Creating with Cabbage


Cabbage, a big head of cruciferous yumminess, just waiting for you to get into the cooking creative flow. How many dishes do you make with cabbage by thinking outside of the usual veggie box of options: slaws, sauerkraut, borscht soups, and cabbage rolls?

What is in cabbage that makes it so conducive to health and well-being? Let’s take a peek into the inner workings of cabbage before we go on to explore yummy ways of creating something different.

Cabbage is a brassica veggie and eaten in almost every country and culture of the world. It’s history, in written history awareness, dates back at least 4000 years. The Romans recommended it for hang-overs. I am visualizing a wild toga party with cabbage juice served in the AM.

Cabbage became popular as it has high yields, grows well in cooler climates (head varieties), and stores well in cool cellars. This made it easy for cabbage to become a staple in cooler climate for winter survival.

It is high in water content, 90%, and in fiber… think intestinal cleansing and keeping the digestive wastes moving efficiently and effectively. Cabbage is not particularly high in protein or fat. These attributes are probably why it got caught up in the cabbage soup diets of the 70s and beyond.

Cabbage does have mentionable amounts of Vitamin A, B-complex, and C as well as calcium, magnesium, and potassium. Keep in mind, for some nutrients to be present in foods, they have to be strongly present in the soil grown in. Here’s my segway into saying that soil cared for organically will be higher in nutrients and therefor the food grown there will also be higher in nutrients. Yes, this is proven info but let’s get back to the virtues of cabbage. Red cabbage has more vitamin C in case you were curious. Many of the nutrients are more available when raw, think sauerkraut and slaw, while some of cabbage’s nutritional virtues shine brighter with cooking. Heat makes some nutrients more bioavailable.

A joke in my family, because my kids think I am nuts, is chopped veggies are losing their nutrients to the air. I am a huge advocate of cutting up veggies just prior to eating them. Yes, that means no pre-packaged chopped veggies. Every cut edge is an avenue for water soluble vitamins to move on out. When we chew food well, we make the digestive process easier as there is more exposed surface area. Same idea here but let’s get back to cabbage…

Hey, did you know that wild cabbages grow in England and the Mediterranean area? Imagine hiking along and out pops a cabbage path.

Cabbage is a cooling veggie in Ayurvedic and Traditional Chinese Medicine (TCM) and it is used to have an impact on inflammation and conditions of overheating and dryness (think dry throat). In Vedic medicine it is used to balance Pitta and Kapha. In TCM it is used to nourish the spleen and pancreas. Cabbage regulates the digestive tract from constipation and the fiber also helps balance gut microbial health.

In Traditional Herbal Medicine, cabbage is used as a blood purifier, to remove parasites, and to eliminate intestinal yeast (my comment above about gut microbial balance fits in here). Cabbage is a source of many phytonutrients known to deter cancer cells. John Heinerman, James Green, and Dr. Christopher, all respected Herbal Practitioners in their time here on Earth, promoted cabbage to prevent and work to heal cancers.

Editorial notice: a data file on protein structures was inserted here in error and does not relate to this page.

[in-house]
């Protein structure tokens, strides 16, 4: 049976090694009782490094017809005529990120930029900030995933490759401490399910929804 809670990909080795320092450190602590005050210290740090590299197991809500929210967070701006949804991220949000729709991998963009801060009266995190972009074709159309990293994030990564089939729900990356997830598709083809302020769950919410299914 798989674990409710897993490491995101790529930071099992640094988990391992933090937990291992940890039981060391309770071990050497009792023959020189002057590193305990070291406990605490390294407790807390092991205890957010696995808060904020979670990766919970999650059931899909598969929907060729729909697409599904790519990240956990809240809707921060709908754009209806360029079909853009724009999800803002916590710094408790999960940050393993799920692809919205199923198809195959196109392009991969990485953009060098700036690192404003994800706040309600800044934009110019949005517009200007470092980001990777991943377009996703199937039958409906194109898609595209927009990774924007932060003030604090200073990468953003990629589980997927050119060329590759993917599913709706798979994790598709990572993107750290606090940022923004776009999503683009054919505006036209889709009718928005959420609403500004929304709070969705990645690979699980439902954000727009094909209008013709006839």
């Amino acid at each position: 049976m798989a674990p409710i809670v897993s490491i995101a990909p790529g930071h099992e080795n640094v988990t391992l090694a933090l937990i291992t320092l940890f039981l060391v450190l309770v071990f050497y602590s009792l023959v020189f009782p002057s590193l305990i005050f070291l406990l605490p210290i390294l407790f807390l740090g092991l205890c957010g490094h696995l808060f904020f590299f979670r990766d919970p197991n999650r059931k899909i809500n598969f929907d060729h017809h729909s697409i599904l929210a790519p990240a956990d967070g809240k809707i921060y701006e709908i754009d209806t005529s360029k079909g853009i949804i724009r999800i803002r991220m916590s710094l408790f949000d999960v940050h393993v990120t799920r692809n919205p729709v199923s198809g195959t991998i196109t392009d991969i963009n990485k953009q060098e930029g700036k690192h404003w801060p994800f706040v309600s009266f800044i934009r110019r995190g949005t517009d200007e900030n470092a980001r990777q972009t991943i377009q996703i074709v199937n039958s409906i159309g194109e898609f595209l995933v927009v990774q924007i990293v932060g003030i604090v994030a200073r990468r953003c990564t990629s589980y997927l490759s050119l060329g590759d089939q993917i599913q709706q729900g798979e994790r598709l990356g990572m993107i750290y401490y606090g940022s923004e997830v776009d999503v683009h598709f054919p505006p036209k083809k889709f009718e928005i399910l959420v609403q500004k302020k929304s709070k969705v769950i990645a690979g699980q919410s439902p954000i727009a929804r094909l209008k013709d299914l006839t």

Other traditionally known uses of cabbage are: lowering cholesterol, regulating healthy blood pressure, healing ulcers, protection against radiation, and *relieving aches and pains. Cabbage supports alkalizing the body, is antimicrobial to bacteria and viruses, boosts the immune system, and its cleansing effects on the blood support its use in healing skin conditions such as acne.

*In the aches and pains category:  I have used leaves of cabbage, Herbal Medicine here, as a treatment for back pain. The leaves are ironed with a hot flat iron and immediately placed on the back and covered with towels to keep the warmth in. Remove when leaves cool a bit, re-iron to heat up, and replace on the back.

Quick ideas for eating more cabbage:

  • Thin slice and stir fry quickly to enjoy with breakfast bacon and eggs
  • Thin slice and stir fry and add to mashed potatoes or use as a base for the pile of buttery, mashed potatoes on your plate
  • Same idea but add to rice
  • Add it raw or quickly stir fried to sandwiches not normally associated with cabbage
  • Eat it raw, with other grated Winter veggies with fun homemade dressings: oil & vinegar Italian, Spiced Tahini or Peanut Butter, Sour cream versions, or try making a horseradish vinaigrette.
  • Asian noodles (see recipe here) with stir fried or raw strips depending on your likes and what you are doing with the noodle dish, yeah – yeah, I know, you are planning on eating it.
  • Add grated, cooked or raw, to tacos
  • Add to curries
  • Grate very fine and add to bread recipes
  • Add to tomato fennel soup (find recipe here)

Cabbage Au Gratin:

  • 2 cups shredded cabbage
  • 1 cup shredded carrot (cheese grater works well)
  • ½ cup chopped green onions or bulb onion of choice, if your bulb onion provided more than ½ cup… just use it all
  • 2-3 cloves of garlic, pressed
  • 3/4 cup milk
  • ½ cup shredded cheese of choice
  • 1 – 2 eggs depending on size, if small eggs use 2

  1. Sauté veggies in butter or olive oil, quickly to just tenderize
  2. Add sautéed veggies to baking casserole dish and stir in pressed garlic
  3. In separate bowl, beat egg into milk and stir in cheese
  4. Add to casserole and blend evenly
  5. Sprinkle top with grated Parmesan or Romano cheese
  6. Bake at 350F for about 30 minutes
  7. Top with chopped fresh parsley, oregano, rosemary, cilantro… any of the above OR all of the above. Be creative, dig in, & enjoy.

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